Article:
As the Civil War drew to a close in 1865, the Kentucky state legislature launched a competition for a monumental 7 x 11 foot portrait of the great statesman Henry Clay to be displayed in the Kentucky state capitol. The Kentucky legislature wished to honor the state's legendary proponent of Union with a larger-than-life portrait as the nation emerged from the Civil War.
New York artist Phineas Staunton entered the competition unsuccessfully, and his painting was soon returned from Kentucky to his hometown of Le Roy, New York. As years turned into decades, Henry Clay in the U.S. Senate fell into obscurity. In 2006 the painting was rediscovered in a storage area scheduled for renovation at the Le Roy Historical Society, and the Society presented the painting and its original frame to the U.S. Senate.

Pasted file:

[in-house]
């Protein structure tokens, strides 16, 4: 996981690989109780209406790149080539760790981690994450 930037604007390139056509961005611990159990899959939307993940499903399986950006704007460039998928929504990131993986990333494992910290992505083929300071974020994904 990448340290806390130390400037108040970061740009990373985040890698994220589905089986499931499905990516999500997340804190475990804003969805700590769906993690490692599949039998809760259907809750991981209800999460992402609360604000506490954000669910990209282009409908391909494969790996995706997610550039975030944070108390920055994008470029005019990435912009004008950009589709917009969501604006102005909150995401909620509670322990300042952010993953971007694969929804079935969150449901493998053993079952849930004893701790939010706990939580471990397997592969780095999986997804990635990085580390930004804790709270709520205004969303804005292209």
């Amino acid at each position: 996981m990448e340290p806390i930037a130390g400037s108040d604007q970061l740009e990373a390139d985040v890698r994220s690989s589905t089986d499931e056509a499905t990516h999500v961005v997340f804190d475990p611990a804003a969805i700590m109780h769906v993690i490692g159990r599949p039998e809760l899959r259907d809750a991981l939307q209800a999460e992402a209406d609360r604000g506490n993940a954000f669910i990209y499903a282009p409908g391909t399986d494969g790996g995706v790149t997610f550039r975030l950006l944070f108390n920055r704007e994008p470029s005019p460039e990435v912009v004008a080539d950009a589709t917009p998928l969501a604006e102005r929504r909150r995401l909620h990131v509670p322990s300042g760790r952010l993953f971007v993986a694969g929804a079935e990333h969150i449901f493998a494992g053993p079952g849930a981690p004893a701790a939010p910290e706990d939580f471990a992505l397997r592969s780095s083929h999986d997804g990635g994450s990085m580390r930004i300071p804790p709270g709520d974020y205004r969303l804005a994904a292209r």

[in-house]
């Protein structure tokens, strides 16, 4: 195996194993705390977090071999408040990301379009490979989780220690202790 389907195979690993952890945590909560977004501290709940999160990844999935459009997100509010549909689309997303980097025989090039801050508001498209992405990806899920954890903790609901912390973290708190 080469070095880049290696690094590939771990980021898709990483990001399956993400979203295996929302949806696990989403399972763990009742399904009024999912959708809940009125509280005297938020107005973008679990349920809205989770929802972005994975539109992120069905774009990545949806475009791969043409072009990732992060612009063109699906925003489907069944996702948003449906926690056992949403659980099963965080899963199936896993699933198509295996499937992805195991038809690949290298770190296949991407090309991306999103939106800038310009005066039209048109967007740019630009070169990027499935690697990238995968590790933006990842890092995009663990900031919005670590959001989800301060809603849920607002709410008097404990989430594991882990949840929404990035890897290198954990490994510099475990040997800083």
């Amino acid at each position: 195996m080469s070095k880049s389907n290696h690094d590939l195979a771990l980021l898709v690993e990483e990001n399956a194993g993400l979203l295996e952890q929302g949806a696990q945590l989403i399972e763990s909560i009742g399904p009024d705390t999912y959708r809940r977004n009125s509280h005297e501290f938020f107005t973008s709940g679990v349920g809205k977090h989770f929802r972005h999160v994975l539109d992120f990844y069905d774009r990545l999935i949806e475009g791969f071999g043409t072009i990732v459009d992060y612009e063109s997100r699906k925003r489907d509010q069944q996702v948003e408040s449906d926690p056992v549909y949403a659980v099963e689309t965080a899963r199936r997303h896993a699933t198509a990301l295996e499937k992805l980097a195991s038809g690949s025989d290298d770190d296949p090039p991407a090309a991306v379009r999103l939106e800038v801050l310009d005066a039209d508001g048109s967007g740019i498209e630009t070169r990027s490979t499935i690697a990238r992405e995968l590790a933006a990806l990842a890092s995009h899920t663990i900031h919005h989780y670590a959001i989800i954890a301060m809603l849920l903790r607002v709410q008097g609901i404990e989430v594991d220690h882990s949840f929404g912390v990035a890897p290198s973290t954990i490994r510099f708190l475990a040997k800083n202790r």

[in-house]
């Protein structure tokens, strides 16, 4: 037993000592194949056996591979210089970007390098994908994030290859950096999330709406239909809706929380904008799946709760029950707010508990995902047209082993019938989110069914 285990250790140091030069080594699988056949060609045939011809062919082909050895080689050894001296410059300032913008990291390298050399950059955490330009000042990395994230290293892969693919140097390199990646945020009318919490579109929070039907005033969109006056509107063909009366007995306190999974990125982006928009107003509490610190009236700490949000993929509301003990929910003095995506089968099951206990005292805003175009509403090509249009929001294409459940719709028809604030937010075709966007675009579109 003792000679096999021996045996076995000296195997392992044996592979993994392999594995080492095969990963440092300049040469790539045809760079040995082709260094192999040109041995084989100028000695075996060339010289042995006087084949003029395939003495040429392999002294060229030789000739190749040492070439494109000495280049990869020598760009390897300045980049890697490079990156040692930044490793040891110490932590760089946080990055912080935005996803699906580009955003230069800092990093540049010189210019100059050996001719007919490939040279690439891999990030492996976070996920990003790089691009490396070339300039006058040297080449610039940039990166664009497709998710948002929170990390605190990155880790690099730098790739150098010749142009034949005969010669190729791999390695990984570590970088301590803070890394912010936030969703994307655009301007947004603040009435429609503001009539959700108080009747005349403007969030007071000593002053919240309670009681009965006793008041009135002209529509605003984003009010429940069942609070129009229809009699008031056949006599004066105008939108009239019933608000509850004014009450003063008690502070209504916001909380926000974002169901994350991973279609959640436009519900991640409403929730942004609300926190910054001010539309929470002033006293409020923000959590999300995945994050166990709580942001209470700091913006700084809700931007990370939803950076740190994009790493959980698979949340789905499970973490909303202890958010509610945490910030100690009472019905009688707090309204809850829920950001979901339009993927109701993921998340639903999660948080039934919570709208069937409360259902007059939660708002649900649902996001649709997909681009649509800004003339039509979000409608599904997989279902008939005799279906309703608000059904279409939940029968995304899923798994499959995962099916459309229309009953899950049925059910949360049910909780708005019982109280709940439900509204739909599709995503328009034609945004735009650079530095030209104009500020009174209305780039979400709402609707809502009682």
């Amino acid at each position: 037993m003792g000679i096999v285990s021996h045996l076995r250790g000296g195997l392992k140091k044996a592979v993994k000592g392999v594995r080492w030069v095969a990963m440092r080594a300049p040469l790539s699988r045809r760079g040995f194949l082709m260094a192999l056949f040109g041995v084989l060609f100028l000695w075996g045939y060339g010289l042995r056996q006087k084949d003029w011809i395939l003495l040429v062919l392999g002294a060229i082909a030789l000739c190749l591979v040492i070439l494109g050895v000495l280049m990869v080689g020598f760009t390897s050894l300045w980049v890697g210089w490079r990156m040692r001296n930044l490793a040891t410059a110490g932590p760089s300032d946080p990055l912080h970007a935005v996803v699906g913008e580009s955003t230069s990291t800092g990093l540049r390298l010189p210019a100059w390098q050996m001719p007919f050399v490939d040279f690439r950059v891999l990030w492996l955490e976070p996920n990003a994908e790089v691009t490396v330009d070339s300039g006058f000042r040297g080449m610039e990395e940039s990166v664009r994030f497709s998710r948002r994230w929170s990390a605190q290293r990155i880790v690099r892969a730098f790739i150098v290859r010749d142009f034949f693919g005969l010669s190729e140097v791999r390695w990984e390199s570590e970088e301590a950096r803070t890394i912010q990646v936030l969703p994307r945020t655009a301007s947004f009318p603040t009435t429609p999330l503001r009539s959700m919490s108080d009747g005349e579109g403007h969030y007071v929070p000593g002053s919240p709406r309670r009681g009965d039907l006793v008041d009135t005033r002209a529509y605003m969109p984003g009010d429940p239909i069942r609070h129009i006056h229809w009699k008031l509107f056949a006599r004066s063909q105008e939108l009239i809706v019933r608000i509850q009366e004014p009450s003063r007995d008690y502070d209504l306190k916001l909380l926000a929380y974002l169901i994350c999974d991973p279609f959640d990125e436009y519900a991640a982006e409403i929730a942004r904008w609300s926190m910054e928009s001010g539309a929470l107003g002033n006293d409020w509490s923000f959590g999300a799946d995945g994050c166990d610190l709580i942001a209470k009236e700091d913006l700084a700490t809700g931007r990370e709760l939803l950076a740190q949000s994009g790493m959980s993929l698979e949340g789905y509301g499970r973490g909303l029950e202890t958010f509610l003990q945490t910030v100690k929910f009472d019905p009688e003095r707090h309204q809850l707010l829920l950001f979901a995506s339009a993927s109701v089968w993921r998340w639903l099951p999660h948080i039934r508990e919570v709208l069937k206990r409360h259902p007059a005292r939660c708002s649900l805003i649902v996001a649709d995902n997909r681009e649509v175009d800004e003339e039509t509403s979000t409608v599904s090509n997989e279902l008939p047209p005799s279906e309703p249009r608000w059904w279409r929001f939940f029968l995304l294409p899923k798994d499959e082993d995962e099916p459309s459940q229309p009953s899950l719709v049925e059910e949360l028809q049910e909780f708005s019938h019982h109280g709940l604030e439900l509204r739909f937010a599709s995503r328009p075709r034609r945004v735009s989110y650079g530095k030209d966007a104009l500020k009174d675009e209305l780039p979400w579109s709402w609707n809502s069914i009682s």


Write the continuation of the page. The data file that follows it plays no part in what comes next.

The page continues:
After 140 years, the condition of both frame and painting had deteriorated. Fine art conservators extensively restored the time-ravaged work, returning it to its original appearance. This extraordinary transformation has been carefully documented as part of the portrait’s long and difficult journey.
Today, this historically important painting hangs in the East Brumidi Stairway of the U.S. Capitol, a testament to Henry Clay’s indelible mark upon American history.